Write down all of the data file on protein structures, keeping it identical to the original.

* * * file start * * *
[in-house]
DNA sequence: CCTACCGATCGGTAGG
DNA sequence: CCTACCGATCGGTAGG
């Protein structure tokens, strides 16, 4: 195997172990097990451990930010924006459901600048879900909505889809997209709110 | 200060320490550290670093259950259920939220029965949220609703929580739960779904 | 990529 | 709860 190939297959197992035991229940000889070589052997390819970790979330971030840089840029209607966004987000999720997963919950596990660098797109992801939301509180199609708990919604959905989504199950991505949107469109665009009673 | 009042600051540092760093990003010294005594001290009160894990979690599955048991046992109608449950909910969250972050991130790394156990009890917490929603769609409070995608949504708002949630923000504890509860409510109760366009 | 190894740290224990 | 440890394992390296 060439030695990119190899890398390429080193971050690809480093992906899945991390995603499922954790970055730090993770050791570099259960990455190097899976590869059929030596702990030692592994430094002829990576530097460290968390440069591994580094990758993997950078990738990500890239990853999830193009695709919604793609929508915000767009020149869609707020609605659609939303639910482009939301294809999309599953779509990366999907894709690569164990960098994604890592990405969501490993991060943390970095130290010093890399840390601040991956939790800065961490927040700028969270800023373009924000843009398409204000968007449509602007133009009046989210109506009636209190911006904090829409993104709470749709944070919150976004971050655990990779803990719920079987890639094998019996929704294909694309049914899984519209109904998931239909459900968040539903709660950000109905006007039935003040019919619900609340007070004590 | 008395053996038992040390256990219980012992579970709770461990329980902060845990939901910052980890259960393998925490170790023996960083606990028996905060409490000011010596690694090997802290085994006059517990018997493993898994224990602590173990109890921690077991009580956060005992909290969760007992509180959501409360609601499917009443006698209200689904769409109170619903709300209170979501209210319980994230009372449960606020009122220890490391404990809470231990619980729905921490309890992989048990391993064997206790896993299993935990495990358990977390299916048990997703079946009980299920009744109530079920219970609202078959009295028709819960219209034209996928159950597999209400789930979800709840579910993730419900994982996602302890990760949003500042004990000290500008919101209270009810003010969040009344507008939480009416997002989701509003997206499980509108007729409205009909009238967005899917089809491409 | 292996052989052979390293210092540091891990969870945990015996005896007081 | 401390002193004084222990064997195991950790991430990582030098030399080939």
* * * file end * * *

[in-house]
DNA sequence: CCTACCGATCGGTAGG
DNA sequence: CCTACCGATCGGTAGG
């Protein structure tokens, strides 16, 4: 195997172990097990451990930010924006459901600048879900909505889809997209709110 | 200060320490550290670093259950259920939220029965949220609703929580739960779904 | 990529 | 709860 190939297959197992035991229940000889070589052997390819970790979330971030840089840029209607966004987000999720997963919950596990660098797109992801939301509180199609708990919604959905989504199950991505949107469109665009009673 | 009042600051540092760093990003010294005594001290009160894990979690599955048991046992109608449950909910969250972050991130790394156990009890917490929603769609409070995608949504708002949630923000504890509860409510109760366009 | 190894740290224990 | 440890394992390296 060439030695990119190899890398390429080193971050690809480093992906899945991390995603499922954790970055730090993770050791570099259960990455190097899976590869059929030596702990030692592994430094002829990576530097460290968390440069591994580094990758993997950078990738990500890239990853999830193009695709919604793609929508915000767009020149869609707020609605659609939303639910482009939301294809999309599953779509990366999907894709690569164990960098994604890592990405969501490993991060943390970095130290010093890399840390601040991956939790800065961490927040700028969270800023373009924000843009398409204000968007449509602007133009009046989210109506009636209190911006904090829409993104709470749709944070919150976004971050655990990779803990719920079987890639094998019996929704294909694309049914899984519209109904998931239909459900968040539903709660950000109905006007039935003040019919619900609340007070004590 | 008395053996038992040390256990219980012992579970709770461990329980902060845990939901910052980890259960393998925490170790023996960083606990028996905060409490000011010596690694090997802290085994006059517990018997493993898994224990602590173990109890921690077991009580956060005992909290969760007992509180959501409360609601499917009443006698209200689904769409109170619903709300209170979501209210319980994230009372449960606020009122220890490391404990809470231990619980729905921490309890992989048990391993064997206790896993299993935990495990358990977390299916048990997703079946009980299920009744109530079920219970609202078959009295028709819960219209034209996928159950597999209400789930979800709840579910993730419900994982996602302890990760949003500042004990000290500008919101209270009810003010969040009344507008939480009416997002989701509003997206499980509108007729409205009909009238967005899917089809491409 | 292996052989052979390293210092540091891990969870945990015996005896007081 | 401390002193004084222990064997195991950790991430990582030098030399080939």